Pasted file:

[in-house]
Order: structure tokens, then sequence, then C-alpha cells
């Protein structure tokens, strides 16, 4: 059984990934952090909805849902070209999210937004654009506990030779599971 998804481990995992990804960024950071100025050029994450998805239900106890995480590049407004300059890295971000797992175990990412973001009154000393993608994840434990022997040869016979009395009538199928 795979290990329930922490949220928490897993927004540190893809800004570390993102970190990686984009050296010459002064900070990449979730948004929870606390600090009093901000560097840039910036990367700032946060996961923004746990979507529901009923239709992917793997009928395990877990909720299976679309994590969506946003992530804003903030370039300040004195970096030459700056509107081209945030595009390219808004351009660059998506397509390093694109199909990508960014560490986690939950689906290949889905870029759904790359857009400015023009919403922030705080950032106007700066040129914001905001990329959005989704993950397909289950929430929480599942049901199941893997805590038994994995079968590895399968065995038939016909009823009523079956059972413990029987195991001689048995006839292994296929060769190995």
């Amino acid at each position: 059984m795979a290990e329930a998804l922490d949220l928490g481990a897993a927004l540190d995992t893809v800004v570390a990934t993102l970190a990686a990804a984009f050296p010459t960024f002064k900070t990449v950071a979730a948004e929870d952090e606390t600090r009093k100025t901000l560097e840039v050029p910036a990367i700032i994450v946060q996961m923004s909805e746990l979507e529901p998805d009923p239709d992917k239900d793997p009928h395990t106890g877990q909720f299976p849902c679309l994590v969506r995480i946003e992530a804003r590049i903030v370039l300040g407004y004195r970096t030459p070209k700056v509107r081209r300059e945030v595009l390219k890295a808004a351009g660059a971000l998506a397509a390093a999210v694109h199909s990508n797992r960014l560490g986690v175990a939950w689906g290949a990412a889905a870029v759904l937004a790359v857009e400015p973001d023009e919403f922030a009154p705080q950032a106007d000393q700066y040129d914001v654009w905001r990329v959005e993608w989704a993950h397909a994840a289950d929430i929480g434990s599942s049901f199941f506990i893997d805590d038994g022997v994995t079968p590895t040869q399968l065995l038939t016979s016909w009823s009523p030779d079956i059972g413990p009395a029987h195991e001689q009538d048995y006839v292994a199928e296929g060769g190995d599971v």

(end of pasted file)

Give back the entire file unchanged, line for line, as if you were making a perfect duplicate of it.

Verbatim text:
[in-house]
Order: structure tokens, then sequence, then C-alpha cells
């Protein structure tokens, strides 16, 4: 059984990934952090909805849902070209999210937004654009506990030779599971 998804481990995992990804960024950071100025050029994450998805239900106890995480590049407004300059890295971000797992175990990412973001009154000393993608994840434990022997040869016979009395009538199928 795979290990329930922490949220928490897993927004540190893809800004570390993102970190990686984009050296010459002064900070990449979730948004929870606390600090009093901000560097840039910036990367700032946060996961923004746990979507529901009923239709992917793997009928395990877990909720299976679309994590969506946003992530804003903030370039300040004195970096030459700056509107081209945030595009390219808004351009660059998506397509390093694109199909990508960014560490986690939950689906290949889905870029759904790359857009400015023009919403922030705080950032106007700066040129914001905001990329959005989704993950397909289950929430929480599942049901199941893997805590038994994995079968590895399968065995038939016909009823009523079956059972413990029987195991001689048995006839292994296929060769190995």
């Amino acid at each position: 059984m795979a290990e329930a998804l922490d949220l928490g481990a897993a927004l540190d995992t893809v800004v570390a990934t993102l970190a990686a990804a984009f050296p010459t960024f002064k900070t990449v950071a979730a948004e929870d952090e606390t600090r009093k100025t901000l560097e840039v050029p910036a990367i700032i994450v946060q996961m923004s909805e746990l979507e529901p998805d009923p239709d992917k239900d793997p009928h395990t106890g877990q909720f299976p849902c679309l994590v969506r995480i946003e992530a804003r590049i903030v370039l300040g407004y004195r970096t030459p070209k700056v509107r081209r300059e945030v595009l390219k890295a808004a351009g660059a971000l998506a397509a390093a999210v694109h199909s990508n797992r960014l560490g986690v175990a939950w689906g290949a990412a889905a870029v759904l937004a790359v857009e400015p973001d023009e919403f922030a009154p705080q950032a106007d000393q700066y040129d914001v654009w905001r990329v959005e993608w989704a993950h397909a994840a289950d929430i929480g434990s599942s049901f199941f506990i893997d805590d038994g022997v994995t079968p590895t040869q399968l065995l038939t016979s016909w009823s009523p030779d079956i059972g413990p009395a029987h195991e001689q009538d048995y006839v292994a199928e296929g060769g190995d599971v």